David Cronenberg's 'Crash' Is Getting an Uncut, Extra Raunchy 4K Restoration

David Cronenberg's 'Crash' Is Getting an Uncut, Extra Raunchy 4K Restoration
Before Paul Haggis' Crash about racism, David Cronenberg released his own much hornier Crash in 1996. Though it received mixed reactions over the years, the film has since emerged as the superior Crash. Now, Cronenberg's controversial film is getting an uncut, 4K restoration. 

The new version of the film will utilize the NC-17, uncut version, thereby preserving all of its sex and violence. It has also been restored from the original negative of the film, with multiple experts brought in to oversee that the restoration was as meticulous as possible.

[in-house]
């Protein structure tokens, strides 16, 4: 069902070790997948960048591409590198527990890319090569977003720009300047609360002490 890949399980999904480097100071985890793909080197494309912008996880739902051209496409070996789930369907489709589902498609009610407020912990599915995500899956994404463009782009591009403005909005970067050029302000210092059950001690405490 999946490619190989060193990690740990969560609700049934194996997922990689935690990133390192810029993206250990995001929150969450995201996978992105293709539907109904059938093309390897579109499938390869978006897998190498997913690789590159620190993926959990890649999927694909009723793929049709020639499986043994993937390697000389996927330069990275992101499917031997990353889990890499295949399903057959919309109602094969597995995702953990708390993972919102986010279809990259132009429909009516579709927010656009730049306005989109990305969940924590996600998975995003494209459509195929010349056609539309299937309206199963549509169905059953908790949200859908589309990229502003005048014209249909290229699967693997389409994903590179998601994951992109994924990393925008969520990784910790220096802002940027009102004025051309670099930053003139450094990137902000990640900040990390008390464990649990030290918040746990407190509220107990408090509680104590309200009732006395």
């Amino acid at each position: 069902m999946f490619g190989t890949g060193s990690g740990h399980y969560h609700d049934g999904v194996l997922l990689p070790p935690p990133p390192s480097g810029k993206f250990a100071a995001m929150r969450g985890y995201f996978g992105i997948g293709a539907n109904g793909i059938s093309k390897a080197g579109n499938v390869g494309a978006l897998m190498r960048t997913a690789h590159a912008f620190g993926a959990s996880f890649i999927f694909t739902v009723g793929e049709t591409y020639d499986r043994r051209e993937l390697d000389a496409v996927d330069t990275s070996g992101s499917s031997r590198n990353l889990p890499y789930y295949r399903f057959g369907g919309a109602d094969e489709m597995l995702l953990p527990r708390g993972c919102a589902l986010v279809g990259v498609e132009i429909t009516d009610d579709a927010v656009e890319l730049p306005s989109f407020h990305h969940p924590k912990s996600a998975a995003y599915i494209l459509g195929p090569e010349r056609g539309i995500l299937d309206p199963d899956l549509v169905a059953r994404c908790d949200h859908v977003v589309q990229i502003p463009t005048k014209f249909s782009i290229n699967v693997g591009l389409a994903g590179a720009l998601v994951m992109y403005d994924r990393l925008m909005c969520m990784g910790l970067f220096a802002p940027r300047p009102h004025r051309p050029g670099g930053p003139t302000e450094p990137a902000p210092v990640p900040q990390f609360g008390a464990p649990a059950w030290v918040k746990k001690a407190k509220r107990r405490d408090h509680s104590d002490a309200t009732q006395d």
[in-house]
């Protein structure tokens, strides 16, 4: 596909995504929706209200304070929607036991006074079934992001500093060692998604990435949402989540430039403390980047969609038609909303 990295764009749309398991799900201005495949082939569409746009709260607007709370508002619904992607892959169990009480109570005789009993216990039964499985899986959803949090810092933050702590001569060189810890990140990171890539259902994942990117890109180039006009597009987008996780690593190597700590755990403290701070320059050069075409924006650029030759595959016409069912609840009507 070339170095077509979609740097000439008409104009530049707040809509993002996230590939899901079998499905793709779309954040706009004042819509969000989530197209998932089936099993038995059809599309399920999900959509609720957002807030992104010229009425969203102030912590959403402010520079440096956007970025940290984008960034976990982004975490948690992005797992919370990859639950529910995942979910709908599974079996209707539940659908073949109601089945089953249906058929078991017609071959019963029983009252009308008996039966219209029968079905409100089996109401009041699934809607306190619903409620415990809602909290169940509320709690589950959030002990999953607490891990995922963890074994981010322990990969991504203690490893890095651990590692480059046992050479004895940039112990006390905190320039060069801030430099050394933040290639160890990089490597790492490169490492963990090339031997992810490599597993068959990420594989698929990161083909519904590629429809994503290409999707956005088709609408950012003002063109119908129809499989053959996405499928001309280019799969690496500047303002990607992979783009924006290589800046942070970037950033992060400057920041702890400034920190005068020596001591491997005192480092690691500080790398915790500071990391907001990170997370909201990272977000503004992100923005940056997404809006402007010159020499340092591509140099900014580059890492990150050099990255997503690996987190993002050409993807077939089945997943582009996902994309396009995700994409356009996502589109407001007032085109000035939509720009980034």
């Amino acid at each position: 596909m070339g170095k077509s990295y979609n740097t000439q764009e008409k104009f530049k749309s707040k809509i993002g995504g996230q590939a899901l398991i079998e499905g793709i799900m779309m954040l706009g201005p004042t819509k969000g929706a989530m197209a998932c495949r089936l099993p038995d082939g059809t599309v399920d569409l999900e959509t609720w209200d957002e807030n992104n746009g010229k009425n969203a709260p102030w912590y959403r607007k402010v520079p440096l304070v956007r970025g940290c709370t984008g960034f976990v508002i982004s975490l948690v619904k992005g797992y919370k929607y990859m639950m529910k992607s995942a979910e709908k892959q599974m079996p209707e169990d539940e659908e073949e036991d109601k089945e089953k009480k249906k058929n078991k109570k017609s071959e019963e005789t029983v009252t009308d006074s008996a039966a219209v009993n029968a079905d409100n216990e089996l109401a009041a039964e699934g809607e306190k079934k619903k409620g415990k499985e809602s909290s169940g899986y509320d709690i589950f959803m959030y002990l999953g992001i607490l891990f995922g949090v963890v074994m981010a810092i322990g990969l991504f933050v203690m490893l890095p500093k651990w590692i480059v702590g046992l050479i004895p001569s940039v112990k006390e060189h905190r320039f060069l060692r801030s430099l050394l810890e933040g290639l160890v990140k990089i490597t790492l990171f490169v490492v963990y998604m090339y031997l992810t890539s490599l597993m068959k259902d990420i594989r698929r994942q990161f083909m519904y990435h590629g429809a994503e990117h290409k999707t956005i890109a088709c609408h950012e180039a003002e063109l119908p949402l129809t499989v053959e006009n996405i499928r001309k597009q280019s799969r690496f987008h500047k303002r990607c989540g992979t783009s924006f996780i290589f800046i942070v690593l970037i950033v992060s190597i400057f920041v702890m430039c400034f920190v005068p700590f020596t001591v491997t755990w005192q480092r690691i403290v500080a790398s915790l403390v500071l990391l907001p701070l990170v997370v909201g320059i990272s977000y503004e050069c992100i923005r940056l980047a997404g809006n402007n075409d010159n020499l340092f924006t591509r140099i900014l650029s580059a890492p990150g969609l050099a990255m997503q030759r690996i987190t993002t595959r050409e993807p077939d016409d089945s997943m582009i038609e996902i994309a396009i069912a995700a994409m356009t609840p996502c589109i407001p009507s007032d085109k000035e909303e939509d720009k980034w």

"Strange to think that this movie needed restoration," Cronenberg said in a statement [via The Playlist]. "Seems like only yesterday that we were shooting it. Just emphasizes the fragility of our beautiful art form, but also its resilience. Wonderful to see it and hear it in its full glory after its loving resurrection by Turbine."

The film was restored by Recorded Picture Company and Turbine Media Group and will make its debut at Venice Film Festival before being shopped around for worldwide distribution.